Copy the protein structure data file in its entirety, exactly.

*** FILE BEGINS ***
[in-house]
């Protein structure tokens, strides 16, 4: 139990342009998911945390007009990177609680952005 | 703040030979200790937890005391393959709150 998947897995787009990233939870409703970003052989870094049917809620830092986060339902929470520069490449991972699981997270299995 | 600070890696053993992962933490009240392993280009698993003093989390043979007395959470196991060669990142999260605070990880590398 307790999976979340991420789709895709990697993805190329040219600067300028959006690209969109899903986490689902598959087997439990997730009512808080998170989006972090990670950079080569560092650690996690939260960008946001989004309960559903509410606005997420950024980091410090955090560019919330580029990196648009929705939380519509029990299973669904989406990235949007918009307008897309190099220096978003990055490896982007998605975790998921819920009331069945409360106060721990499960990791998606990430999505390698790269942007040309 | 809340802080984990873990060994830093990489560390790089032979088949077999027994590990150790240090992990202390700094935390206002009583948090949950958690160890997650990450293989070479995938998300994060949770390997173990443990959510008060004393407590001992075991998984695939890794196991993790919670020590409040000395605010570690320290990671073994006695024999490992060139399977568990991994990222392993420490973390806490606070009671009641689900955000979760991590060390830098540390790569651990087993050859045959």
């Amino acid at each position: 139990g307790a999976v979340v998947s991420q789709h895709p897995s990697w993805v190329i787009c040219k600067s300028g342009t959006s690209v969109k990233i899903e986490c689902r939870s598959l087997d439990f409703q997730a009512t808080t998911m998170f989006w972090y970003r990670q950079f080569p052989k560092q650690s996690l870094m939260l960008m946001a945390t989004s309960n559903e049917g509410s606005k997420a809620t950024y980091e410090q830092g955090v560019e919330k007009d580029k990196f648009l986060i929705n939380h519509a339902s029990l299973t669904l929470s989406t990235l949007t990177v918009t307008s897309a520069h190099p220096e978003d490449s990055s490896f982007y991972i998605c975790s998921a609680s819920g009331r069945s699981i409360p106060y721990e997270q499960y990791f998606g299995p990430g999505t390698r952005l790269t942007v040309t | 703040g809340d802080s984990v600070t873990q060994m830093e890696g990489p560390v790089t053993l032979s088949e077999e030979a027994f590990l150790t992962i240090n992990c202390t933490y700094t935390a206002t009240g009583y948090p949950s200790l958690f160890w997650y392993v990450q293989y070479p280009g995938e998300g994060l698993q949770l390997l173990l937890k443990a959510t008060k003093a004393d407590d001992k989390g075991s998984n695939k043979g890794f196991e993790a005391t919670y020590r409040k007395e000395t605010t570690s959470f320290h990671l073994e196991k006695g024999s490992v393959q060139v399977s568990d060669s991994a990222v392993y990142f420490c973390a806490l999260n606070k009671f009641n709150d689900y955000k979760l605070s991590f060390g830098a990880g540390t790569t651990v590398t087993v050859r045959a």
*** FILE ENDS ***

[in-house]
């Protein structure tokens, strides 16, 4: 139990342009998911945390007009990177609680952005 | 703040030979200790937890005391393959709150 998947897995787009990233939870409703970003052989870094049917809620830092986060339902929470520069490449991972699981997270299995 | 600070890696053993992962933490009240392993280009698993003093989390043979007395959470196991060669990142999260605070990880590398 307790999976979340991420789709895709990697993805190329040219600067300028959006690209969109899903986490689902598959087997439990997730009512808080998170989006972090990670950079080569560092650690996690939260960008946001989004309960559903509410606005997420950024980091410090955090560019919330580029990196648009929705939380519509029990299973669904989406990235949007918009307008897309190099220096978003990055490896982007998605975790998921819920009331069945409360106060721990499960990791998606990430999505390698790269942007040309 | 809340802080984990873990060994830093990489560390790089032979088949077999027994590990150790240090992990202390700094935390206002009583948090949950958690160890997650990450293989070479995938998300994060949770390997173990443990959510008060004393407590001992075991998984695939890794196991993790919670020590409040000395605010570690320290990671073994006695024999490992060139399977568990991994990222392993420490973390806490606070009671009641689900955000979760991590060390830098540390790569651990087993050859045959």
């Amino acid at each position: 139990g307790a999976v979340v998947s991420q789709h895709p897995s990697w993805v190329i787009c040219k600067s300028g342009t959006s690209v969109k990233i899903e986490c689902r939870s598959l087997d439990f409703q997730a009512t808080t998911m998170f989006w972090y970003r990670q950079f080569p052989k560092q650690s996690l870094m939260l960008m946001a945390t989004s309960n559903e049917g509410s606005k997420a809620t950024y980091e410090q830092g955090v560019e919330k007009d580029k990196f648009l986060i929705n939380h519509a339902s029990l299973t669904l929470s989406t990235l949007t990177v918009t307008s897309a520069h190099p220096e978003d490449s990055s490896f982007y991972i998605c975790s998921a609680s819920g009331r069945s699981i409360p106060y721990e997270q499960y990791f998606g299995p990430g999505t390698r952005l790269t942007v040309t | 703040g809340d802080s984990v600070t873990q060994m830093e890696g990489p560390v790089t053993l032979s088949e077999e030979a027994f590990l150790t992962i240090n992990c202390t933490y700094t935390a206002t009240g009583y948090p949950s200790l958690f160890w997650y392993v990450q293989y070479p280009g995938e998300g994060l698993q949770l390997l173990l937890k443990a959510t008060k003093a004393d407590d001992k989390g075991s998984n695939k043979g890794f196991e993790a005391t919670y020590r409040k007395e000395t605010t570690s959470f320290h990671l073994e196991k006695g024999s490992v393959q060139v399977s568990d060669s991994a990222v392993y990142f420490c973390a806490l999260n606070k009671f009641n709150d689900y955000k979760l605070s991590f060390g830098a990880g540390t790569t651990v590398t087993v050859r045959a």